16. Living around community violence (e.g. war, terrorism, gang violence)
  17. Changing schools
  18. Dislocation or relocation (Moving home, loss of community or family, taken into care)
  19. Being an immigrant or refugee
  20. Being made homeless

The more ACEs a child experiences, the longer the length of those experiences (or repeated experiences) and the greater the severity of those experiences, the more likely it is that the child will develop mental ill health and/or behavioural difficulties. This makes sense because you need to develop to survive in the world you live in, there is no use being trusting if the world is cruel, there is no use being gentle if the world is violent, but once those responses are learnt it can be difficult to learn new ones.

Children in care and adopted children often have high ACE scores indicating that they have experienced several different traumatic events.

Catherine explored the long-term impact of such early experiences on the development of adopted children through poetry, including this poem written by her son:

Trauma by Joshua Halliday-Lake They send me home and I sit on my bed  So I start thinking, and I'm thinking with dread  Have you ever been locked up with like 3 others inside your head  To the extent you cry yourself to sleep, wishing you were dead Cause when the others inside come out all you see is red  And every bit of decency you have is shred  Cause now you've got four people inside of your brain  Trying to move your limbs but you can’t take the pain  So you throw away everyone  Your parents, your siblings and the other  You don't get a second chance at life but you're still begging for another  They don’t give it to you so you crawl under the cover  Of the bed that's too cold  You're feeling alone,  You want your story told  but you feel so unknown, by everyone  The amount of people that care about you totals to none  Now you see your whole life as a con  Cause you're 13 and going through some sort of crisis  You've discovered that although this world’s not the nicest  Compared to your own mind this world is a sudden bliss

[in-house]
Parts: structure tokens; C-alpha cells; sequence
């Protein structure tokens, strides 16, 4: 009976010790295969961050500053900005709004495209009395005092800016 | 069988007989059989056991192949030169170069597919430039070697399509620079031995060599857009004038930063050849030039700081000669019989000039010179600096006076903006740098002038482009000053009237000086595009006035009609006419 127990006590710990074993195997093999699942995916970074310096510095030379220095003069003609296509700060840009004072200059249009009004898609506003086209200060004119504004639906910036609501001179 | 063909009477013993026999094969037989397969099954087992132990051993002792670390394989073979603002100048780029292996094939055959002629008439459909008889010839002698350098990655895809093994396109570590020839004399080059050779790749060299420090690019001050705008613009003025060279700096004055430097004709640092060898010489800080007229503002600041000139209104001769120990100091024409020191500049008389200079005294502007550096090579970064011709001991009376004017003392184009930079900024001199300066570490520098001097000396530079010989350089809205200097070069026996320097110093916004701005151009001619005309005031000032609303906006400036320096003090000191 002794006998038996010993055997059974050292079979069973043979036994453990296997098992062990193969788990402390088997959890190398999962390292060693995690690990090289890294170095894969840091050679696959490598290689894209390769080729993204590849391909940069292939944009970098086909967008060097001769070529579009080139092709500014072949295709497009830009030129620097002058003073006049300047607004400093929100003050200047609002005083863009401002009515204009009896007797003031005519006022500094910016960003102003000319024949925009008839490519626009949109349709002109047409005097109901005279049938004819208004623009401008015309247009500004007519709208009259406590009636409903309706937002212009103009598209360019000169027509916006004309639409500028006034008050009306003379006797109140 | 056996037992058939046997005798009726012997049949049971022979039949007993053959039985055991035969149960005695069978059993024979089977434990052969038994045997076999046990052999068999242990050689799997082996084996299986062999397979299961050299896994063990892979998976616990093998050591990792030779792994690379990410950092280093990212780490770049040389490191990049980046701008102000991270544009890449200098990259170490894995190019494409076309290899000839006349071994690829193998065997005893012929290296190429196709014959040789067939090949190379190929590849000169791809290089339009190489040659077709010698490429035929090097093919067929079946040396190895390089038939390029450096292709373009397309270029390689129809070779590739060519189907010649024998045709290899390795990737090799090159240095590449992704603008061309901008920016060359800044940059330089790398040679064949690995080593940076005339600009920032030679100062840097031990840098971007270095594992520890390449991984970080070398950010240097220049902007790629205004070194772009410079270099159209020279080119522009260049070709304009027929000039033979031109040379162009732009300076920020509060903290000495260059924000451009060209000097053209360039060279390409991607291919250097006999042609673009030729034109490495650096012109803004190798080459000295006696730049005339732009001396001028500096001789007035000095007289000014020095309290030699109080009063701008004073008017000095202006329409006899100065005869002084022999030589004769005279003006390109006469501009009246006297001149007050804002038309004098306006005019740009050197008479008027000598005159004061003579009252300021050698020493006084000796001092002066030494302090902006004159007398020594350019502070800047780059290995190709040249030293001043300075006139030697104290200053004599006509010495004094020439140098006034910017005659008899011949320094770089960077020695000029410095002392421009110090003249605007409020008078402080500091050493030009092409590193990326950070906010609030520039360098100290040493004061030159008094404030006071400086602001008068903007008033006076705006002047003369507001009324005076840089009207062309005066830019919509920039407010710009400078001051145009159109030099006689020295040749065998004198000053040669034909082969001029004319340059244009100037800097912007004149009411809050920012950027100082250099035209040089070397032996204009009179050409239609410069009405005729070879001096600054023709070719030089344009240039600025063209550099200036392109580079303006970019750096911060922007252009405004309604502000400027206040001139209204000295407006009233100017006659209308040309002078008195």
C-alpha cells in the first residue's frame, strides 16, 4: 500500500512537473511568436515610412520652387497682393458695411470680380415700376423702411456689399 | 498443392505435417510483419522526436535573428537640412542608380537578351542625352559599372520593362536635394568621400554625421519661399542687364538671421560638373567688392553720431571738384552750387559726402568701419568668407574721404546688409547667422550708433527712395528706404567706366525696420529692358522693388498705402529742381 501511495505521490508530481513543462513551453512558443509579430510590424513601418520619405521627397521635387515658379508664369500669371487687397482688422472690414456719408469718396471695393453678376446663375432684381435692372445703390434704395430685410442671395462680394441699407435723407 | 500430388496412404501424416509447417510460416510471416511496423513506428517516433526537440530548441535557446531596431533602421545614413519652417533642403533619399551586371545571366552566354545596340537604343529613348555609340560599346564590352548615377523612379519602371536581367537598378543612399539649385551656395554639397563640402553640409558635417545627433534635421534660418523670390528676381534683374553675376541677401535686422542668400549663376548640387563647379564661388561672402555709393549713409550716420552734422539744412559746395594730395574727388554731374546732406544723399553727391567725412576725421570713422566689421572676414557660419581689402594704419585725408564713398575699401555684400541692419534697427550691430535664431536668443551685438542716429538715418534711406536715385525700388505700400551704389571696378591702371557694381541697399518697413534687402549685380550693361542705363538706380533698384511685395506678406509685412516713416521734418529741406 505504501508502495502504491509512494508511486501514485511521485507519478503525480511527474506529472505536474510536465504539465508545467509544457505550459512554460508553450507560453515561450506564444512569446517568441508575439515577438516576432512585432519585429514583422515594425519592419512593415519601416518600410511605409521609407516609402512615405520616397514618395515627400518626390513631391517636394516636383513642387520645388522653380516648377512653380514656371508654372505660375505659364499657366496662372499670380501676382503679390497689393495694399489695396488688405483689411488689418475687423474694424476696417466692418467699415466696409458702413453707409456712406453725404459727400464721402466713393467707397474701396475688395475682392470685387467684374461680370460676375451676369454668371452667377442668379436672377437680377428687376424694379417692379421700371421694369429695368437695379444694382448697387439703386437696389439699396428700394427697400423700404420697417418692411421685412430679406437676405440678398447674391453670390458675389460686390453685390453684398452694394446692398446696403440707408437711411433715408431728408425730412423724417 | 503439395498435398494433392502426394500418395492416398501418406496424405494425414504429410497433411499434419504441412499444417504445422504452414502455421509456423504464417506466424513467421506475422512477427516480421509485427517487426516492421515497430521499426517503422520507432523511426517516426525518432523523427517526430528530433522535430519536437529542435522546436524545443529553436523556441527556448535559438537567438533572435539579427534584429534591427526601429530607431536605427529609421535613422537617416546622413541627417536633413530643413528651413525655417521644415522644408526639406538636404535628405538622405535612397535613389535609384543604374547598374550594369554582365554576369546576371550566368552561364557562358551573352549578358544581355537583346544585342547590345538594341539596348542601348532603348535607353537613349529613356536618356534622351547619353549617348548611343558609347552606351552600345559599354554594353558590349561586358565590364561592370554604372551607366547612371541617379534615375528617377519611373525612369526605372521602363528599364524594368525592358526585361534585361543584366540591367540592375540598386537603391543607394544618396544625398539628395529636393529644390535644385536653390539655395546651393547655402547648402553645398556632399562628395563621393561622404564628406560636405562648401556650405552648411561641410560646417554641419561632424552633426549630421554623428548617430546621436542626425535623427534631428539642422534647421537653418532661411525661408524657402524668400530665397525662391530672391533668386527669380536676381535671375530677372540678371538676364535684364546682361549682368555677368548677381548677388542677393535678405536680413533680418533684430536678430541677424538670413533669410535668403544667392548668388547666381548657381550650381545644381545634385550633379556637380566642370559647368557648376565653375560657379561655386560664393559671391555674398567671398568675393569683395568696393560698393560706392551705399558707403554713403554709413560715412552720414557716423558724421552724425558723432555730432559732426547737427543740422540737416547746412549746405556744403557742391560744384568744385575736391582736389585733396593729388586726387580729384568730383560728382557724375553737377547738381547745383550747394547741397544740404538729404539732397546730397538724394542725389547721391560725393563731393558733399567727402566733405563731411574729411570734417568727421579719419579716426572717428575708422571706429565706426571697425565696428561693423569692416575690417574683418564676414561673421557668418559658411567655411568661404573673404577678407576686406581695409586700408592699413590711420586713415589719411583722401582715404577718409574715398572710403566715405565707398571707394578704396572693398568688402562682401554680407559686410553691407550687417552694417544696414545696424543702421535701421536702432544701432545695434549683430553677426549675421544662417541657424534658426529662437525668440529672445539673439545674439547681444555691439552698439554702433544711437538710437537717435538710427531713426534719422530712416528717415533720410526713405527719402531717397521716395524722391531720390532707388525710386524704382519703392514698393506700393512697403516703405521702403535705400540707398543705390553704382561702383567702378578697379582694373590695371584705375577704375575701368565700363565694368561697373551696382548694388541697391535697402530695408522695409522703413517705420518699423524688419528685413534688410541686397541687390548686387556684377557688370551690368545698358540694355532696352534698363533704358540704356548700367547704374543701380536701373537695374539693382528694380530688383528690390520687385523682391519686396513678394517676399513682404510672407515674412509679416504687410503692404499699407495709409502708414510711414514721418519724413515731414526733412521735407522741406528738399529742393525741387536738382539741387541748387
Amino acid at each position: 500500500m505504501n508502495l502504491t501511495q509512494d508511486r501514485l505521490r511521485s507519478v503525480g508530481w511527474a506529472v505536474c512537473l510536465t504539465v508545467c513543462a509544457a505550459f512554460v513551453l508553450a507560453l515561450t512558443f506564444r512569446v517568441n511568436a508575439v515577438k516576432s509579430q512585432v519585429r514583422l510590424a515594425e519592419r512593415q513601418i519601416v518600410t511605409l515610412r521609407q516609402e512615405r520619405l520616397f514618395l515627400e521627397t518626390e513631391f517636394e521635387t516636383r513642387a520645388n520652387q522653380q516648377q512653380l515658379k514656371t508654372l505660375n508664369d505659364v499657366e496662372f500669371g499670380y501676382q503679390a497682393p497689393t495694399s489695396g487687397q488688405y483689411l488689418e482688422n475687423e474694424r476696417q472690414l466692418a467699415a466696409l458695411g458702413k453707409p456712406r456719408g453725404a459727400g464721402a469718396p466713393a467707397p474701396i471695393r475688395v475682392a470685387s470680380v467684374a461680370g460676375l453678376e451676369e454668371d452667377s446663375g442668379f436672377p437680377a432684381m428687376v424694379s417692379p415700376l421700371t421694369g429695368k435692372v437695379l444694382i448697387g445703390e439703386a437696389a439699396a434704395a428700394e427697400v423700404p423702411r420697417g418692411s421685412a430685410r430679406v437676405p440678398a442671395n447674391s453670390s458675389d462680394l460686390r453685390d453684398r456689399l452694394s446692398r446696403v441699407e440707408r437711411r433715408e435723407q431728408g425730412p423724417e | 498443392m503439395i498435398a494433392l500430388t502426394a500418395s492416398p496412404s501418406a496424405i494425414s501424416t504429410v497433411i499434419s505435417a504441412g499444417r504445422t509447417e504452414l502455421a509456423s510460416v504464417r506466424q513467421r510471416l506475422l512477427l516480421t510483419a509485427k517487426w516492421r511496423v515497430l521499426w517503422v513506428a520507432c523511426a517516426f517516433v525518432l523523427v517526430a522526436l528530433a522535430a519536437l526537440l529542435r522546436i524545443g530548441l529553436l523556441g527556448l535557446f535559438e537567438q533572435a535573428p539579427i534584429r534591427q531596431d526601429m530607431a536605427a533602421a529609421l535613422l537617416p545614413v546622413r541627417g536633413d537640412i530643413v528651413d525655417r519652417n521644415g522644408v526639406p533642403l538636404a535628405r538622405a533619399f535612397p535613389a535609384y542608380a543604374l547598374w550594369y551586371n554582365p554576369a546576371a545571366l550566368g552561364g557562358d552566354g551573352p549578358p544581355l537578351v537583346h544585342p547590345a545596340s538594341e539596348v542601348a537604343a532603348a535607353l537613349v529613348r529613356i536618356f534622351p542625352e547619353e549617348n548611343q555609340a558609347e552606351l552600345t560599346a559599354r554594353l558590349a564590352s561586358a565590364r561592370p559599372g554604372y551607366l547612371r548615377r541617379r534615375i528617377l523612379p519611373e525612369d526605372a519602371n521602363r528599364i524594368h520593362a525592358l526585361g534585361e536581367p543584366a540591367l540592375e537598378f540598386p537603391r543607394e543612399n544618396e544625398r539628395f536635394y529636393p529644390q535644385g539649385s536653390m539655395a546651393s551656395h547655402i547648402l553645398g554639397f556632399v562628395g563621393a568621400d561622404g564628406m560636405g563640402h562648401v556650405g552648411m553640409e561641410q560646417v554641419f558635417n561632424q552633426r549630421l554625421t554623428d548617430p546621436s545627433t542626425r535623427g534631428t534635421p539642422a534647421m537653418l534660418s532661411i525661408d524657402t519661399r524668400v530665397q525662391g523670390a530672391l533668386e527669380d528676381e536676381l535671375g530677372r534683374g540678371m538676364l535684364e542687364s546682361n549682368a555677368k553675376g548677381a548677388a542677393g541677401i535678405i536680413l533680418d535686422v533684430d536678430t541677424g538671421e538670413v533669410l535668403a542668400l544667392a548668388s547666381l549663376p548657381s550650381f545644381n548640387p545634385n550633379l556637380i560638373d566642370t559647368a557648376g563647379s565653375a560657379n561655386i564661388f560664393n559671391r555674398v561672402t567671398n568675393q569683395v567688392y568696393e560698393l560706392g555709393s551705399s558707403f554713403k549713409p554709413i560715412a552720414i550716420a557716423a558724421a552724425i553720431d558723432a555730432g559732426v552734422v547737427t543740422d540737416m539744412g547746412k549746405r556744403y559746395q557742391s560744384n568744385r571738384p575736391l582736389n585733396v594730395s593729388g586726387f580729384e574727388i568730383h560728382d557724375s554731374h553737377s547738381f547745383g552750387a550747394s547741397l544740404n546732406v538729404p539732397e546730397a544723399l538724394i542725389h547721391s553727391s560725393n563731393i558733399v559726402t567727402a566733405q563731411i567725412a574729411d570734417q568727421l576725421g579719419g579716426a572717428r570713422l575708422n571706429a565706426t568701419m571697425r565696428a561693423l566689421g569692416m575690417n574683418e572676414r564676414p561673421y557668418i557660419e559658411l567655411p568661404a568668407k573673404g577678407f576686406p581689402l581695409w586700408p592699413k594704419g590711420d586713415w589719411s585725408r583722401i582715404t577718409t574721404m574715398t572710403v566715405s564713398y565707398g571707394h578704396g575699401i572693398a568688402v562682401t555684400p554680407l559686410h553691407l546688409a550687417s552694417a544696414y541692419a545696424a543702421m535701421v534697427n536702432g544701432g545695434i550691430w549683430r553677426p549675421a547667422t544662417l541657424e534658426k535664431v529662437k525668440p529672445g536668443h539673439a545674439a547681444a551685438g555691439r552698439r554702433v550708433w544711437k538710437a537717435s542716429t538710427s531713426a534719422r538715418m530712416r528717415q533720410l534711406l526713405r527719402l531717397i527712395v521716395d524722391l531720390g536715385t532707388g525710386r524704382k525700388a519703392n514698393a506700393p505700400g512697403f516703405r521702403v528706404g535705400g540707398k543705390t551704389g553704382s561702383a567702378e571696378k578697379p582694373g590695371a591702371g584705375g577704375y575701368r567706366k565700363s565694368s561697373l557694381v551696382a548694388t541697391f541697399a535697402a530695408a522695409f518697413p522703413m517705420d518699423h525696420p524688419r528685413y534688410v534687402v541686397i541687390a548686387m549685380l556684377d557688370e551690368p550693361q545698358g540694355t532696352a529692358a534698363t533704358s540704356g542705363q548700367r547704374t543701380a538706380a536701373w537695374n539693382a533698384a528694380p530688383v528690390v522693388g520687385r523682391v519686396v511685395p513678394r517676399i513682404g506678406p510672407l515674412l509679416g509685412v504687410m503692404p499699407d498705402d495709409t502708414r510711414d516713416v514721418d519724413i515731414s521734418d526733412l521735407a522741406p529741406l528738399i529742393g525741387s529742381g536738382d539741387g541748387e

Trauma by Joshua Halliday-Lake

(Reproduced with permission)

Trauma Bonds

When a sibling group of children are taken into care, the social workers often try to keep them together; There are many benefits in surviving those early experiences together, and the sense of belonging and identity which can come from maintaining a birth family bond. But for some children, the sibling bond is not one which is positive, but one which is built on the dysfunctional early dynamics of their birth family:

“They share a “trauma bond.” Often we think of trauma bonds that are created during unhealthy relationships such as divorce, incest, kidnapping, rape, and other crisis relationships. An emotional attraction develops between the victim and the perpetrator, creating the trauma bond.

For our sons, this bond was created during a crucial part of their emotional development. In infancy and early childhood, they lived with neglect and chaos. The unrest bound them together. Even after joining a family with healthy relationships, when they were together, they tried to re-create the chaos and unrest because it was what they always did when they were together. Re-creating it felt familiar and gave then comfort. “

Toni (11.01.2011) Trauma Bonds in Foster/Adopt Children.

Catherine spoke about the relationship between her two children, and how it played out in the power dynamic of their relationship, and on their sense of self – “who am I in relation to you”. It can be difficult to let go of such patterns even when surrounded by a new, loving, non-abusive adoptive family.